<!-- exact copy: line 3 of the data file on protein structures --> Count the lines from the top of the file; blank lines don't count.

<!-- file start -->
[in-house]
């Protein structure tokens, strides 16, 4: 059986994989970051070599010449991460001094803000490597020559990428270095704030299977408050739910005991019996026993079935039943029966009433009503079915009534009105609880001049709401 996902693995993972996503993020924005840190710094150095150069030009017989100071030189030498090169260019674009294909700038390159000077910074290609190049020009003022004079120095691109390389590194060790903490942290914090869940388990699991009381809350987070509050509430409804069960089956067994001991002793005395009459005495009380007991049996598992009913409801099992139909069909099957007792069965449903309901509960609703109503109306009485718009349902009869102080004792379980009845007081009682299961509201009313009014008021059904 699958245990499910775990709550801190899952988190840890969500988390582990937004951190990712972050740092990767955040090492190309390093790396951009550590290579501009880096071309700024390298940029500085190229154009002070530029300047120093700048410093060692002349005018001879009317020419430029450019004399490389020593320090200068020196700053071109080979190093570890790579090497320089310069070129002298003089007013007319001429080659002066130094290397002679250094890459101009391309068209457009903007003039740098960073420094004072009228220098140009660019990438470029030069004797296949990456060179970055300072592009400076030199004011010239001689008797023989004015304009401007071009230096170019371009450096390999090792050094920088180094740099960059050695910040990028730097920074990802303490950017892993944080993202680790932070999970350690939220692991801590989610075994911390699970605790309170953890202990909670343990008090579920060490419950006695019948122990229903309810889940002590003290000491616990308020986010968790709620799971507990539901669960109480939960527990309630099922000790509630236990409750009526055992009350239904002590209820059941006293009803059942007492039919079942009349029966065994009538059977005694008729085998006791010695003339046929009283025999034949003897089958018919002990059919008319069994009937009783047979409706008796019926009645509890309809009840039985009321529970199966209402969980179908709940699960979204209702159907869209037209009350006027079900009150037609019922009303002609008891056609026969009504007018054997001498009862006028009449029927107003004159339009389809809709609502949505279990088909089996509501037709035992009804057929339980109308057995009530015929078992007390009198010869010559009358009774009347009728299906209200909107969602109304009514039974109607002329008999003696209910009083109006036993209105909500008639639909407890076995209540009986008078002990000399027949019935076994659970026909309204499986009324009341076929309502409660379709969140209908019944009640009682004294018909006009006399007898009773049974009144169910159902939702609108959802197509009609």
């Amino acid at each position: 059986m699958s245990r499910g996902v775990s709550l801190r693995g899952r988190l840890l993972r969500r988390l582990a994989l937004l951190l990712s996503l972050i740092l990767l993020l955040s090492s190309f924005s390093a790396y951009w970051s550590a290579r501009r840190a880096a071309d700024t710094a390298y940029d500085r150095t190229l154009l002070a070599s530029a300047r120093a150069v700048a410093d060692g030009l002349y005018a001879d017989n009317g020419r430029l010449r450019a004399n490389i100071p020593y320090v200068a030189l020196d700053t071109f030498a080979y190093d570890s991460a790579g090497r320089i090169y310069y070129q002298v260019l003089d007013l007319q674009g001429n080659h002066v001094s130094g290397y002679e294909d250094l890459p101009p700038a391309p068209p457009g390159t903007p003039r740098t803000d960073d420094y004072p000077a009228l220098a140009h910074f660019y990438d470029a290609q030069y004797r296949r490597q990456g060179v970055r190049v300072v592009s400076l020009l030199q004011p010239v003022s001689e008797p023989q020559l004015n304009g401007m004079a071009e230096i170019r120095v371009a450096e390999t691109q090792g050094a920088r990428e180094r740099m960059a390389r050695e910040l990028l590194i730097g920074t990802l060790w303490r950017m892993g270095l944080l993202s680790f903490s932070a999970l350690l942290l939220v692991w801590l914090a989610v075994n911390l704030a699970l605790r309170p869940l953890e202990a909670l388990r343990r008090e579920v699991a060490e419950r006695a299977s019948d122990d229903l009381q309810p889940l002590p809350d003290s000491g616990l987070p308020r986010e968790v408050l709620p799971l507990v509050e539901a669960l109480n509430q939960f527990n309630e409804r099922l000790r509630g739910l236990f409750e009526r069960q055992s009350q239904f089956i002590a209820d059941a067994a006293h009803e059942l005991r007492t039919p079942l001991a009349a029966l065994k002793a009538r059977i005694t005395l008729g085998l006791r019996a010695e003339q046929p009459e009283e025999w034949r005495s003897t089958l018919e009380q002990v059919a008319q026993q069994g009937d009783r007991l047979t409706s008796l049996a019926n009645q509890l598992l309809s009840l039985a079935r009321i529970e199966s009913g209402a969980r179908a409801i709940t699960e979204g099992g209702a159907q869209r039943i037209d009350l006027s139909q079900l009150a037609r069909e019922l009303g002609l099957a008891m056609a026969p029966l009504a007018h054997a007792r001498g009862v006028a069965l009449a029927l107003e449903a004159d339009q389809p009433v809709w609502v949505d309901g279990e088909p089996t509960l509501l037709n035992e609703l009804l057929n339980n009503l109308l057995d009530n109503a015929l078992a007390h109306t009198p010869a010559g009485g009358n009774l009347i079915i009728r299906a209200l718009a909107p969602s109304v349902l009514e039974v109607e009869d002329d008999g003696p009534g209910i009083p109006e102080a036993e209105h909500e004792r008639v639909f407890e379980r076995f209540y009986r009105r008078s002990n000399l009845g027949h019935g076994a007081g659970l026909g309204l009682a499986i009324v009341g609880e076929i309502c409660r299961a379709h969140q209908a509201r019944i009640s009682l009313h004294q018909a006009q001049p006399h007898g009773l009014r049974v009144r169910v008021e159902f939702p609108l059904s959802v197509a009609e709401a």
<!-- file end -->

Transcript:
């Amino acid at each position: 059986m699958s245990r499910g996902v775990s709550l801190r693995g899952r988190l840890l993972r969500r988390l582990a994989l937004l951190l990712s996503l972050i740092l990767l993020l955040s090492s190309f924005s390093a790396y951009w970051s550590a290579r501009r840190a880096a071309d700024t710094a390298y940029d500085r150095t190229l154009l002070a070599s530029a300047r120093a150069v700048a410093d060692g030009l002349y005018a001879d017989n009317g020419r430029l010449r450019a004399n490389i100071p020593y320090v200068a030189l020196d700053t071109f030498a080979y190093d570890s991460a790579g090497r320089i090169y310069y070129q002298v260019l003089d007013l007319q674009g001429n080659h002066v001094s130094g290397y002679e294909d250094l890459p101009p700038a391309p068209p457009g390159t903007p003039r740098t803000d960073d420094y004072p000077a009228l220098a140009h910074f660019y990438d470029a290609q030069y004797r296949r490597q990456g060179v970055r190049v300072v592009s400076l020009l030199q004011p010239v003022s001689e008797p023989q020559l004015n304009g401007m004079a071009e230096i170019r120095v371009a450096e390999t691109q090792g050094a920088r990428e180094r740099m960059a390389r050695e910040l990028l590194i730097g920074t990802l060790w303490r950017m892993g270095l944080l993202s680790f903490s932070a999970l350690l942290l939220v692991w801590l914090a989610v075994n911390l704030a699970l605790r309170p869940l953890e202990a909670l388990r343990r008090e579920v699991a060490e419950r006695a299977s019948d122990d229903l009381q309810p889940l002590p809350d003290s000491g616990l987070p308020r986010e968790v408050l709620p799971l507990v509050e539901a669960l109480n509430q939960f527990n309630e409804r099922l000790r509630g739910l236990f409750e009526r069960q055992s009350q239904f089956i002590a209820d059941a067994a006293h009803e059942l005991r007492t039919p079942l001991a009349a029966l065994k002793a009538r059977i005694t005395l008729g085998l006791r019996a010695e003339q046929p009459e009283e025999w034949r005495s003897t089958l018919e009380q002990v059919a008319q026993q069994g009937d009783r007991l047979t409706s008796l049996a019926n009645q509890l598992l309809s009840l039985a079935r009321i529970e199966s009913g209402a969980r179908a409801i709940t699960e979204g099992g209702a159907q869209r039943i037209d009350l006027s139909q079900l009150a037609r069909e019922l009303g002609l099957a008891m056609a026969p029966l009504a007018h054997a007792r001498g009862v006028a069965l009449a029927l107003e449903a004159d339009q389809p009433v809709w609502v949505d309901g279990e088909p089996t509960l509501l037709n035992e609703l009804l057929n339980n009503l109308l057995d009530n109503a015929l078992a007390h109306t009198p010869a010559g009485g009358n009774l009347i079915i009728r299906a209200l718009a909107p969602s109304v349902l009514e039974v109607e009869d002329d008999g003696p009534g209910i009083p109006e102080a036993e209105h909500e004792r008639v639909f407890e379980r076995f209540y009986r009105r008078s002990n000399l009845g027949h019935g076994a007081g659970l026909g309204l009682a499986i009324v009341g609880e076929i309502c409660r299961a379709h969140q209908a509201r019944i009640s009682l009313h004294q018909a006009q001049p006399h007898g009773l009014r049974v009144r169910v008021e159902f939702p609108l059904s959802v197509a009609e709401a």